Home Fuzzing Tools Added – On Purpose – to Microsoft SDL Toolkit

Fuzzing Tools Added – On Purpose – to Microsoft SDL Toolkit

For large software development teams, Microsoft Visual Studio has one feature whose functionality actually resembles that of Outlook in one regard: The addition of workflow templates gives team members manageable lists of tasks to be done. The Security Development Lifecycle (SDL) is a set of best practices originally developed by Microsoft for Microsoft, to compel its own engineers to start incorporating better security practices as far back as the architecture stage.

On Wednesday, the company initiated public support of its SDL template in the tool that most Windows developers use today (at least, those who aren’t using the VS2012 beta): Visual Studio 2010. Along with that support comes the latest revision to the company’s threat modeling tool, and some new “things to do” for the list: two fuzzing tools designed to take down insecure apps. These tools help developers spot potential vulnerabilities in their code.

Anybody who’s watched a demo from one of Microsoft’s security developers has probably seen MiniFuzz, an automated tool designed to do a little mischief with applications you’re building. Whenever your application uses a type of file, MiniFuzz attempts various contortions of that file to see if it can trigger a stack overflow, or some kind of vulnerability that can be exploited. It’s not new at all, and in fact, developers have been using it with Visual Studio 2010… but apparently not all that well, particularly with respect to Team Foundation Server 2010. MiniFuzz did support TFS 2007, and developers have jerry-rigged it to use TFS 2010.

Today, Microsoft confirmed to RWW that they no longer have to jerry-rig it; support for TFS 2010 is built in. RegEgFuzz was also updated; it’s a tool that “fuzzes” regular expressions that a program may parse, to see if it can trigger a vulnerability there.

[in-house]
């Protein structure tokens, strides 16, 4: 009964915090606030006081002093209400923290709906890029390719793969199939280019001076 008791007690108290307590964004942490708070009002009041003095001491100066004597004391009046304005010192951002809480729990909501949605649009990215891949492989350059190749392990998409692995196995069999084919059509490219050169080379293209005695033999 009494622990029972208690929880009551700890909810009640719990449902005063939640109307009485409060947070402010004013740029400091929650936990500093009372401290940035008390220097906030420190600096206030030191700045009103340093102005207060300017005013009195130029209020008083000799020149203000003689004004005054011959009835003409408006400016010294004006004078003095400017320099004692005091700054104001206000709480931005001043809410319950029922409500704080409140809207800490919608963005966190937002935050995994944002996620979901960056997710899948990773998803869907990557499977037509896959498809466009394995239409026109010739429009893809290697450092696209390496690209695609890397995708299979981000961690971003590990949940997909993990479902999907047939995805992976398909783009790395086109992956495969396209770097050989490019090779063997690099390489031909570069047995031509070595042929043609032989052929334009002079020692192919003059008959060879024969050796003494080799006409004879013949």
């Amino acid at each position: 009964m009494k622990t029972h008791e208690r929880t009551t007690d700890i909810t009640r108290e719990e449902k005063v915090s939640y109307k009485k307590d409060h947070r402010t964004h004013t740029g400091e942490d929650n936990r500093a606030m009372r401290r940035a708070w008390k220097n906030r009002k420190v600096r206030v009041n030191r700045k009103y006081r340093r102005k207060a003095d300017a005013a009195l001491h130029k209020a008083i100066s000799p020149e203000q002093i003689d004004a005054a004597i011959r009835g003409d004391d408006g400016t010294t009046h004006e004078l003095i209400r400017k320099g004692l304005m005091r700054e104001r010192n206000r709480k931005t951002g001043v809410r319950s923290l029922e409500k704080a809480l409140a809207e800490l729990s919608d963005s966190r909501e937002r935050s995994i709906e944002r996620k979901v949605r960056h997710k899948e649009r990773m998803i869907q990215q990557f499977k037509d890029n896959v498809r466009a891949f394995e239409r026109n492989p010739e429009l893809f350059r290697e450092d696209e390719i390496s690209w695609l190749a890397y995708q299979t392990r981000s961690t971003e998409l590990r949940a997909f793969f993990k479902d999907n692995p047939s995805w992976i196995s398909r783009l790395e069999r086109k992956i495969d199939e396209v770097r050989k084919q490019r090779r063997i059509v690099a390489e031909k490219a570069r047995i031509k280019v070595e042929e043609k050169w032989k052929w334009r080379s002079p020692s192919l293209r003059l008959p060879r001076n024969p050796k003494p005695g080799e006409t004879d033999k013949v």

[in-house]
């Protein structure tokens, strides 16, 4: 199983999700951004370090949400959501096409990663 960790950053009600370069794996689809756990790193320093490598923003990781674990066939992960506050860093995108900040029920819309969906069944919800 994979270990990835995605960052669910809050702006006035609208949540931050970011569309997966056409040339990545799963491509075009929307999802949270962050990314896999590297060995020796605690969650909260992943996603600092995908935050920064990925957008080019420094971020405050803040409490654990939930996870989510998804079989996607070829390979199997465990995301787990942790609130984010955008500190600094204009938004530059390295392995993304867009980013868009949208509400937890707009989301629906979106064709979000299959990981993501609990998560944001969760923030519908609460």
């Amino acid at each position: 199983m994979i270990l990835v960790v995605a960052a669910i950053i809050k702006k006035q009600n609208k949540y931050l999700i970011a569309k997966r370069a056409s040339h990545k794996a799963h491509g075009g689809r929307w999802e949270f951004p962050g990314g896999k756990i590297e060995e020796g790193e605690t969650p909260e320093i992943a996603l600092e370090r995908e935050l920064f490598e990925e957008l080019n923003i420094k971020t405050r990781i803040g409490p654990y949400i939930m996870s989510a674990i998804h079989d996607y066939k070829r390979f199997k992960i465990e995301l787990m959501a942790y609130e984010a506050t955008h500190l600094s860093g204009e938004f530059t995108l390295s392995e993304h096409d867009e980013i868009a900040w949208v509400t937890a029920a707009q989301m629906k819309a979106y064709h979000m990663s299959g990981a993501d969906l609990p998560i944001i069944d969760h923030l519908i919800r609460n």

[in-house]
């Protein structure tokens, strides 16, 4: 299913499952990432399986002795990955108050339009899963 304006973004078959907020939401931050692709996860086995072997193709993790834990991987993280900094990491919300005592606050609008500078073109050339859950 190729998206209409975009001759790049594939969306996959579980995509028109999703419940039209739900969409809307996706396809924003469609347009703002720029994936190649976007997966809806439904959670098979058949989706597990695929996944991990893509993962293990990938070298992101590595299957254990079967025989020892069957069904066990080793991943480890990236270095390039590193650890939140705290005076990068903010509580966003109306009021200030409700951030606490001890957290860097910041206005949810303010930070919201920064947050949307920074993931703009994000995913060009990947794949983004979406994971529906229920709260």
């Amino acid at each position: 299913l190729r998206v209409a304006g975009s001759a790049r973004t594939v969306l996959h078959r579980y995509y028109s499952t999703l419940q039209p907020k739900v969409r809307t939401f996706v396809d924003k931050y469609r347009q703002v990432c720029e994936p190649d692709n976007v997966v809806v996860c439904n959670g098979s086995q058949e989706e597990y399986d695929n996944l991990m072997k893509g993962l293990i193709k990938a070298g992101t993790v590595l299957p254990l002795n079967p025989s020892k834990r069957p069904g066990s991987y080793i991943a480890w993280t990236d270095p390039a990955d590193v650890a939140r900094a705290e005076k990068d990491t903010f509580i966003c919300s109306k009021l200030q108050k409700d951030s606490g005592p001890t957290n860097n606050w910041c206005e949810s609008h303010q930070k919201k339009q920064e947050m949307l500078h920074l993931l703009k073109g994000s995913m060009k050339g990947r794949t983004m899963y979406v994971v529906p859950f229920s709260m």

The actual Security Development Lifecycle itself is a seven-stage process, the middle five of which (shown above in green) can be automated through best practices agendas. These agendas are represented by the new set of templates available for Team Foundation Server 2010.

In Microsoft’s annual progress report for the SDL produced last March, the company cited reports submitted to the National Vulnerability Database in 2010 as an indicator of the platform’s success. Surprisingly (though Microsoft didn’t exactly spotlight this), reported vulnerabilities in Microsoft-branded products rose slightly last year, after several declines.

The incline looks a little better when paired on the same chart with the ongoing decline in vulnerability reports for non-Windows apps (on the left), which has declined significantly. The chart on the right shows operating system-related vulnerabilities are more to blame this year than in years past, which is a slight step backwards for Windows 7.

The report also reads, “In January of 2011, Forrester published the results of a Microsoft-sponsored survey of top software development influencers across North America. Forrester found that, though application security was not a mature practice for many, those employing a coordinated, prescriptive approach experienced a stronger return on investment.”

About ReadWrite’s Editorial Process

The ReadWrite Editorial policy involves closely monitoring the tech industry for major developments, new product launches, AI breakthroughs, video game releases and other newsworthy events. Editors assign relevant stories to staff writers or freelance contributors with expertise in each particular topic area. Before publication, articles go through a rigorous round of editing for accuracy, clarity, and to ensure adherence to ReadWrite's style guidelines.

Get the biggest tech headlines of the day delivered to your inbox

    By signing up, you agree to our Terms and Privacy Policy. Unsubscribe anytime.

    Tech News

    Explore the latest in tech with our Tech News. We cut through the noise for concise, relevant updates, keeping you informed about the rapidly evolving tech landscape with curated content that separates signal from noise.

    In-Depth Tech Stories

    Explore tech impact in In-Depth Stories. Narrative data journalism offers comprehensive analyses, revealing stories behind data. Understand industry trends for a deeper perspective on tech's intricate relationships with society.

    Expert Reviews

    Empower decisions with Expert Reviews, merging industry expertise and insightful analysis. Delve into tech intricacies, get the best deals, and stay ahead with our trustworthy guide to navigating the ever-changing tech market.